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A Musical Instrument Digital Interface (MIDI) keyboard is a musical instrument like a piano keyboard. The MIDI portion indicates that the instrument has a communication protocol built in that allows it to communicate with a computer or other MIDI-equipped instrument.
The MIDI interface is now so easy to implement that almost all keyboards sold today are some type of MIDI keyboard. This ranges from a simple 100 US dollar (USD) MIDI keyboard sold at the local department store to a 30,000 USD grand piano with a built-in controller. Every type can connect to any other type of musical instrument that sports a MIDI interface. The 30,000 USD instrument will sound much better than the 100 USD instrument, but both can be controlled by the computer or other instrument in the same way.
It is also possible to purchase a MIDI keyboard with no sound capabilities at all. This device requires the musician to have some other MIDI device that is capable of understanding the MIDI messages and generating the correct sounds. This other instrument may be a computer or a dedicated sound box with a number of different instruments programmed into it. This approach allows one company to concentrate on making the keyboard and another to specialize in recreating instruments electronically. It also allows the musician to upgrade the instrument without losing the familiarity of the keyboard.
When purchasing a MIDI keyboard, there are several things to consider. The two most important are your budget and your level of comfort with the keyboard itself. If you have an unlimited budget, the choice is easier; simply buy the best MIDI keyboard that feels good to you.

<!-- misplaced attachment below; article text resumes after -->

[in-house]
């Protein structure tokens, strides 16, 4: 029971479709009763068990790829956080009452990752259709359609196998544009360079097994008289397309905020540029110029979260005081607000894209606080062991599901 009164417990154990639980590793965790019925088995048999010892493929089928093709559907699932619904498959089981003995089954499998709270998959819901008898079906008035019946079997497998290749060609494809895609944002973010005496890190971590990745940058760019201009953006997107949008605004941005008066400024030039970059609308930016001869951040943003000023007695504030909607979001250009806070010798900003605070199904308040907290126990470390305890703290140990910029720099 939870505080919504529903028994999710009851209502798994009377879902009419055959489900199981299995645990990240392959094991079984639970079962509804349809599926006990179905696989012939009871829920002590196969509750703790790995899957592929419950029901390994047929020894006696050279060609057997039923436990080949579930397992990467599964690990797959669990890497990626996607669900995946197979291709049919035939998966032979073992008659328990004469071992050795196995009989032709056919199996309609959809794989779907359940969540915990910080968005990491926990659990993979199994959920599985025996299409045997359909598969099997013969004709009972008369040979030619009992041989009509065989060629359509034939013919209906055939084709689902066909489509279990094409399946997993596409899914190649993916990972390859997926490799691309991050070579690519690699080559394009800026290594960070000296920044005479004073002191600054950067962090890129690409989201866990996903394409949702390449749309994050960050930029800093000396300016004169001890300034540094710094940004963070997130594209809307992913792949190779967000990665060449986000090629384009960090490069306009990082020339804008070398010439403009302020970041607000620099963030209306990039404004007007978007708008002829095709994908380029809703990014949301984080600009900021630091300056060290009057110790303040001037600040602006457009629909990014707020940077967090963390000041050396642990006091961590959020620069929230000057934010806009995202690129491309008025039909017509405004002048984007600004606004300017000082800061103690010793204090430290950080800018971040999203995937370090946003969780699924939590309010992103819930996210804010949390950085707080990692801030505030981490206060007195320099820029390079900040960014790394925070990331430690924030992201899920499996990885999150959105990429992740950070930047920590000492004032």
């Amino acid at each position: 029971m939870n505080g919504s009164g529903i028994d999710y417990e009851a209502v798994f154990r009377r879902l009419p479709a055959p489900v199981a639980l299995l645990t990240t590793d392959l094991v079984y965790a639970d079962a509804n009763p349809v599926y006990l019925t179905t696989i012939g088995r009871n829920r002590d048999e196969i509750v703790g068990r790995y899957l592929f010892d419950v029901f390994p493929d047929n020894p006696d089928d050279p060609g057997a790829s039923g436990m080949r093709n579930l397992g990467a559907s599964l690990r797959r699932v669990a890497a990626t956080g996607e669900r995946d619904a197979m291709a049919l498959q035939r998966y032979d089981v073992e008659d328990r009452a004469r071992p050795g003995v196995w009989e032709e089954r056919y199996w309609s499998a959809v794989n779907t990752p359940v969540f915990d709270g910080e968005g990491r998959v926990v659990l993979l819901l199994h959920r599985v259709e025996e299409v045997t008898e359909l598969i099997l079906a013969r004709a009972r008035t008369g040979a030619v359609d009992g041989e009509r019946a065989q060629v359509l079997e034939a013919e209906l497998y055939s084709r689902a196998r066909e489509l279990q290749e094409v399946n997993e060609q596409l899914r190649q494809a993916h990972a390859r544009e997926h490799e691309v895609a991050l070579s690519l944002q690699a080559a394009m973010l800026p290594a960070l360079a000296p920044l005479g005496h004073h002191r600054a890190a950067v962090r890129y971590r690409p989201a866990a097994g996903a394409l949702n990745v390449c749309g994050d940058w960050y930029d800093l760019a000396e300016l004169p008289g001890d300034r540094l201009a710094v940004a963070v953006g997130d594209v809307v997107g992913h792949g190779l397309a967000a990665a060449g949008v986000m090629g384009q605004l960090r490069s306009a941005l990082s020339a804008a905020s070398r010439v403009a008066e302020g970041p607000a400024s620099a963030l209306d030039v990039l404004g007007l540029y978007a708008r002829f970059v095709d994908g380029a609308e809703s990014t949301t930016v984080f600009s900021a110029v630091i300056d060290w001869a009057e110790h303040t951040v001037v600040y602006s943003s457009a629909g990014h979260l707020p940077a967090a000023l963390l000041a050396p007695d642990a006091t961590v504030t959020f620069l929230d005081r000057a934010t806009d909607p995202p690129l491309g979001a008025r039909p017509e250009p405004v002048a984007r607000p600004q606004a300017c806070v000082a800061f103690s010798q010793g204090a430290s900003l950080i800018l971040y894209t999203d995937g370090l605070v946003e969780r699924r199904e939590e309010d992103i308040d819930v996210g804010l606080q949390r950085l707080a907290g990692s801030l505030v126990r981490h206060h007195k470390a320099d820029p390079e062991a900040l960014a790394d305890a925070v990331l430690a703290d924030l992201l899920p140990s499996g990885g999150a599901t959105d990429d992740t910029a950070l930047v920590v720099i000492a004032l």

If your budget is more constrained, then concentrate on getting the keyboard with the best feel. You can always upgrade the sound quality at a later date. To upgrade the feel, you will need to get a new keyboard and learn to become comfortable with the feel all over again.
MIDI keyboards can have different amounts of keys. Classical musicians and purists will insist on all 88 keys being present. Keyboards with 76 keys are also popular. Keyboards with fewer keys are used when space is at a premium or for amateurs with a very limited budget.
MIDI keyboards come with a range of different feels. Some attempt to recreate the feel and action of a classic piano, while others have more of an electronic feel. Some are velocity sensitive, so that the faster the key is pressed, the louder the note sounds. Some are touch sensitive, so that the note sounds different depending on how hard the key is pressed. An inexpensive MIDI keyboard has neither effect.
My Casio keyboard is an 16 multi-timbre received, GM level 1 standard.
Is the MIDI keyboard an input or output device?
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